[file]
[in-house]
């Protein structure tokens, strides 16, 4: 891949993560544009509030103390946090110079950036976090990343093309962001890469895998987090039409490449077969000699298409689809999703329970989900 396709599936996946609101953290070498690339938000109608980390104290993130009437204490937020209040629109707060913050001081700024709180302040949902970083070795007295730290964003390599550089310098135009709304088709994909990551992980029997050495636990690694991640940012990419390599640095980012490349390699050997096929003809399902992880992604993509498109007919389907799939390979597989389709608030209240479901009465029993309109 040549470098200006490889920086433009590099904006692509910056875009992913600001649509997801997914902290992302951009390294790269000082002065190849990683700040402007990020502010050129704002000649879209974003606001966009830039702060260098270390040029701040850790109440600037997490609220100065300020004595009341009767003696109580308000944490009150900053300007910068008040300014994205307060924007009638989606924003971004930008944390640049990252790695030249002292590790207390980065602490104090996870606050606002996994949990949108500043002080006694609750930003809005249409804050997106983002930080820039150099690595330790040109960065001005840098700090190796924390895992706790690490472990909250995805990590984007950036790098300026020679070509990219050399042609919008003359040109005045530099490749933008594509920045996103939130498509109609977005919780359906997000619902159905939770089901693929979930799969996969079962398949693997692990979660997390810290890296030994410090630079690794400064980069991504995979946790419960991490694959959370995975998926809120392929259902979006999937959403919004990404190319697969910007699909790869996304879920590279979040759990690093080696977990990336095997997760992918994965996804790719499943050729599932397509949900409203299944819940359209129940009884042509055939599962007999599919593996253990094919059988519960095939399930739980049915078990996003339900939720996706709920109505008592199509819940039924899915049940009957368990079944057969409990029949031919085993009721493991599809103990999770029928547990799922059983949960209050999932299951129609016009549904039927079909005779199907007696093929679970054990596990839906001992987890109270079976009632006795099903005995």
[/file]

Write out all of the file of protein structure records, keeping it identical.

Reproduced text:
[in-house]
């Protein structure tokens, strides 16, 4: 891949993560544009509030103390946090110079950036976090990343093309962001890469895998987090039409490449077969000699298409689809999703329970989900 396709599936996946609101953290070498690339938000109608980390104290993130009437204490937020209040629109707060913050001081700024709180302040949902970083070795007295730290964003390599550089310098135009709304088709994909990551992980029997050495636990690694991640940012990419390599640095980012490349390699050997096929003809399902992880992604993509498109007919389907799939390979597989389709608030209240479901009465029993309109 040549470098200006490889920086433009590099904006692509910056875009992913600001649509997801997914902290992302951009390294790269000082002065190849990683700040402007990020502010050129704002000649879209974003606001966009830039702060260098270390040029701040850790109440600037997490609220100065300020004595009341009767003696109580308000944490009150900053300007910068008040300014994205307060924007009638989606924003971004930008944390640049990252790695030249002292590790207390980065602490104090996870606050606002996994949990949108500043002080006694609750930003809005249409804050997106983002930080820039150099690595330790040109960065001005840098700090190796924390895992706790690490472990909250995805990590984007950036790098300026020679070509990219050399042609919008003359040109005045530099490749933008594509920045996103939130498509109609977005919780359906997000619902159905939770089901693929979930799969996969079962398949693997692990979660997390810290890296030994410090630079690794400064980069991504995979946790419960991490694959959370995975998926809120392929259902979006999937959403919004990404190319697969910007699909790869996304879920590279979040759990690093080696977990990336095997997760992918994965996804790719499943050729599932397509949900409203299944819940359209129940009884042509055939599962007999599919593996253990094919059988519960095939399930739980049915078990996003339900939720996706709920109505008592199509819940039924899915049940009957368990079944057969409990029949031919085993009721493991599809103990999770029928547990799922059983949960209050999932299951129609016009549904039927079909005779199907007696093929679970054990596990839906001992987890109270079976009632006795099903005995």